As a teacher, he has worked at the Dartington International Summer School, as a wind coach for the Hampshire Youth Orchestra, as a clarinet tutor for the Essex Youth Orchestras and as a teacher of bassoon, clarinet and saxophone at the Westminster Abbey Choir School, the Benenden School, the Bexley Music School and for the Inner London Education Authority.

Chamber music

The Ebony Quartet

Philip is a member of the Ebony Quartet, formed in 1980 whilst the members were all studying in Colchester. The members are:

* Graeme Vinall - Clarinet, Eb Clarinet and Tenor Saxophone
* Philip Turbett - Clarinet, Alto Saxophone and Bassoon
* Trevor Barlow - Clarinet, Alto and Baritone Saxophone
* Rodney Smith - Clarinet, Bass Clarinet, Soprano, Alto and Tenor Saxophone

They have gained an enviable reputation as a wind ensemble with unmatched versatility. Their programmes encompass music from the 16th century to contemporary works in "serious" and jazz styles. The quartet has travelled extensively throughout the British Isles playing for music societies, festivals, universities and schools. Engagements have included the Purcell Room, St. John's Smith Square and St. David's Hall Cardiff. Amongst the well-known celebrities that the quartet have performed for are HRH the Duchess of Kent, Sir Yehudi Menuhin, David Bellamny and Joan Collins. They have appeared on BBC and ITV Television, Radio 3 and Classic FM. The quartet have worked for the Yehudi Menuhin "Live Music Now" scheme and performed at the International Clarinet Congresses in Paris and Ghent. They were invited by the British Council to give a series of concerts in Spain.

The Ebony Quartet have wide performing experience in educational surroundings. They have given lecture recitals and master classes to young people from ages 5-20. The aim of the concerts is to introduce and demonstrate the instruments of the woodwind family through music from the 16th century to commissioned works by living composers.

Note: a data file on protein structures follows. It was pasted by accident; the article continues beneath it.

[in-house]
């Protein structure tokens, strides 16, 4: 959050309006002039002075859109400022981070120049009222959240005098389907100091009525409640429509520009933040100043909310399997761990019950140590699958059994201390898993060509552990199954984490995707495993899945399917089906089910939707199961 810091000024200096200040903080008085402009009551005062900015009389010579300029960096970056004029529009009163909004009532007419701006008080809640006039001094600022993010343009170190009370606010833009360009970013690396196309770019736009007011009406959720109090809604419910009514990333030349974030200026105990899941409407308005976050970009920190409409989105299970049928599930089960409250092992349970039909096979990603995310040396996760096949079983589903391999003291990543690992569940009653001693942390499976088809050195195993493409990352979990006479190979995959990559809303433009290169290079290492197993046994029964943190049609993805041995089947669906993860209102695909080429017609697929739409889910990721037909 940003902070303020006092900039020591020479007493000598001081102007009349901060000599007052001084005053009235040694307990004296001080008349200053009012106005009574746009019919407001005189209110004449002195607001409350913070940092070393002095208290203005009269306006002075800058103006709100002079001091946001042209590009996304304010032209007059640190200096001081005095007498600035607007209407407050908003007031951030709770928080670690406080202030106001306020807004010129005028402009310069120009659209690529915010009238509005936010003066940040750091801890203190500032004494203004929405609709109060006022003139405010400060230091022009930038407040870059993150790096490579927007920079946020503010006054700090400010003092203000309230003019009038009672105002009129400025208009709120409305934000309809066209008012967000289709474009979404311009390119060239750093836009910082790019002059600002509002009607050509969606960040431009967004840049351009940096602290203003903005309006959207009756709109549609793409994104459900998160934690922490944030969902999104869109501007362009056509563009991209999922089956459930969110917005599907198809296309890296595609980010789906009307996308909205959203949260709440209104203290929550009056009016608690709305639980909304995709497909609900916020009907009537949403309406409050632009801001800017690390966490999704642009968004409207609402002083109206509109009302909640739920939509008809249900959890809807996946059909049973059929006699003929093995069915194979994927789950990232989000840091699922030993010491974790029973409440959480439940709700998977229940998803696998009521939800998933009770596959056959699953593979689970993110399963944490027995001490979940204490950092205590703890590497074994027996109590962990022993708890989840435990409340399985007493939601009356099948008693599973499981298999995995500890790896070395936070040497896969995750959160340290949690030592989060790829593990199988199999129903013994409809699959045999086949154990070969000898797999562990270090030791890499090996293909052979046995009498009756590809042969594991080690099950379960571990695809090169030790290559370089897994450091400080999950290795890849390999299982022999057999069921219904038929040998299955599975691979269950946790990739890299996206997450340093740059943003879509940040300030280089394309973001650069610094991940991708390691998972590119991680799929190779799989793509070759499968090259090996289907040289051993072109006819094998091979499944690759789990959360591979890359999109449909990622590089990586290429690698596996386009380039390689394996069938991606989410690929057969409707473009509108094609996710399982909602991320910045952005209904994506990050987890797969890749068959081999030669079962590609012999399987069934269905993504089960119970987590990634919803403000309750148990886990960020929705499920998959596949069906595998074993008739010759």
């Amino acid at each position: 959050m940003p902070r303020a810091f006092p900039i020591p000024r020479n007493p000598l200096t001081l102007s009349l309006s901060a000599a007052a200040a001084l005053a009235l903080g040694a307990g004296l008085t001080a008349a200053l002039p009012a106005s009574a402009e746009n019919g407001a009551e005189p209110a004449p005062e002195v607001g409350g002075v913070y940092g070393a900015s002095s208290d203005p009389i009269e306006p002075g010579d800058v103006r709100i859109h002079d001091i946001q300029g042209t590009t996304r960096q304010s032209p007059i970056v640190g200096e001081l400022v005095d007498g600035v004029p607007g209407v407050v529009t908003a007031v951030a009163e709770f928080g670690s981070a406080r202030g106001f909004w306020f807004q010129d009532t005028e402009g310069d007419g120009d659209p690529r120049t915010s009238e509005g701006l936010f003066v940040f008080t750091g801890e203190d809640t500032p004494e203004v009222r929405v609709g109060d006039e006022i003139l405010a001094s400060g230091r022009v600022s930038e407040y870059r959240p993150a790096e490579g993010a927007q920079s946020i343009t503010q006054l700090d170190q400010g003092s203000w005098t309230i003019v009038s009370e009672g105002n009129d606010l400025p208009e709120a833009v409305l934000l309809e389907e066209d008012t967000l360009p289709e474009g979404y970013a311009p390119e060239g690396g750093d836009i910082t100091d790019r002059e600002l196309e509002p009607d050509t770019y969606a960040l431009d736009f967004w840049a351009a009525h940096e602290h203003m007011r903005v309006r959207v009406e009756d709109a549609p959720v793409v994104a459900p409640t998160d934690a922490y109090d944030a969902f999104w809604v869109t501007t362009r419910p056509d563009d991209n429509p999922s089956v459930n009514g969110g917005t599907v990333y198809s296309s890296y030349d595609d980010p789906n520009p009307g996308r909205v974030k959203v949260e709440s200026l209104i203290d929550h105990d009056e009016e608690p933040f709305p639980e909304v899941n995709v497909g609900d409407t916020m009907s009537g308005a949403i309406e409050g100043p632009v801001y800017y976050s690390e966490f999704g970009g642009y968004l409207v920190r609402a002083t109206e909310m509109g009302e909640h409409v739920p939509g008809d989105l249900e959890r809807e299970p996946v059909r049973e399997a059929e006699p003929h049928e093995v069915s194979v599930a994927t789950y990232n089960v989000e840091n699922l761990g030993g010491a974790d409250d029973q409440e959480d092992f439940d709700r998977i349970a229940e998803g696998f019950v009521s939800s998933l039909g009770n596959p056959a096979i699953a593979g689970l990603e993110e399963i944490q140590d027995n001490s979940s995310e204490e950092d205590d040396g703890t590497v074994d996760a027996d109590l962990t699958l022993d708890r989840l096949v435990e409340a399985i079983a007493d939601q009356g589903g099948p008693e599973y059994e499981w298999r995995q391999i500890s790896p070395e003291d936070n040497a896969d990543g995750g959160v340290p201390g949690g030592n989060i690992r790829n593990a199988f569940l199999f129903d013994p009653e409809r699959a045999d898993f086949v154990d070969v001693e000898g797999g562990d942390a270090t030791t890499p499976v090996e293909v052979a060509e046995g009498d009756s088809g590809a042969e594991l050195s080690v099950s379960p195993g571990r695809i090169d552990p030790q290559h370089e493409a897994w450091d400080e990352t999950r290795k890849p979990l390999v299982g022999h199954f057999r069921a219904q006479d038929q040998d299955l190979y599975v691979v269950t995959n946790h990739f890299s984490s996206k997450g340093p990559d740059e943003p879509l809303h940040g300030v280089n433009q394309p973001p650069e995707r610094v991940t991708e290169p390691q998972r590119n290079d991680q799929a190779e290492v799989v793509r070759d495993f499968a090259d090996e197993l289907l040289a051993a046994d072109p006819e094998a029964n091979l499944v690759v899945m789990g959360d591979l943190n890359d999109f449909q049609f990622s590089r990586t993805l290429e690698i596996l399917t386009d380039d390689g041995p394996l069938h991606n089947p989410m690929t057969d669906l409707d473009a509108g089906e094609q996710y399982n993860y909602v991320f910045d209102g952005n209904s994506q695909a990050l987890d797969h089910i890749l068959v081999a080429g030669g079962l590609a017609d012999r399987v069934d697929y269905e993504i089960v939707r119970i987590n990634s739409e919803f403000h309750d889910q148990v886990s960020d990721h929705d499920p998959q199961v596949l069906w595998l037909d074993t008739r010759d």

The Ebony Quartet's CD "Overtones" was released in 1993 and features music from Franz Danzi to arrangements on Benny Goodman.

Orchestra management

In 2004, Philip was appointed the orchestra manager at English National Opera [English National Opera (staff list) [http://www.eno.org/about/company-music_administration.php] ] where he is responsible for the day-to-day running of all aspects of the orchestral music.

Personal life

Philip is married to recorder player and oboist Linda Turbett and has two sons. In 2006 he was appointed first ever patron to the St. Eugene's Band, Omagh [St. Eugene's Band website [http://www.steugenesband.com/] ] - a brass and reed band which Philip played in before he went to study in England. In his free time, besides music, Philip enjoys playing golf.

External links

* Philip Turbett performs BWV 179 with the English Baroque Soloists [http://www.youtube.com/watch?v=uLQ0EOY-eg0 (YouTube video)]

Notes


Wikimedia Foundation. 2010.

Look at other dictionaries:

  • Linda Turbett — is an English recorder player and a baroque and classical oboeist.After graduating from the Trinity College of Music, Linda continued her studies with Peter Holtslag. She has performed throughout Great Britain and abroad with various ensembles… …   Wikipedia

  • Omagh — This article is about the town of Omagh. For the film of same name, see Omagh (film). Coordinates: 54°35′N 7°17′W / 54.59°N 7.29°W / 54 …   Wikipedia

  • List of bassoonists — A list of notable bassoonists. See also: Australia*George DreyfusCanada*Bill Douglas (musician) *Pierre Mercure *George ZukermanCzech Republic*Anton Bullandt *Julius Fučík (composer) *Ludwig MildeDenmark*Asger SvendsenFrance*François Devienne… …   Wikipedia

  • North Ayrshire and Arran (UK Parliament constituency) — Coordinates: 55°38′13″N 4°54′54″W / 55.637°N 4.915°W / 55.637; 4.915 …   Wikipedia

  • List of recorder players — A recorder player is a musician who plays the recorder, a flute like woodwind musical instrument. The recorder is often used in teaching the rudiments of music, as it is cheap to buy and relatively easy to play at a certain level of… …   Wikipedia


Share the article and excerpts

Direct link
Do a right-click on the link above
and select “Copy Link”

We are using cookies for the best presentation of our site. Continuing to use this site, you agree with this.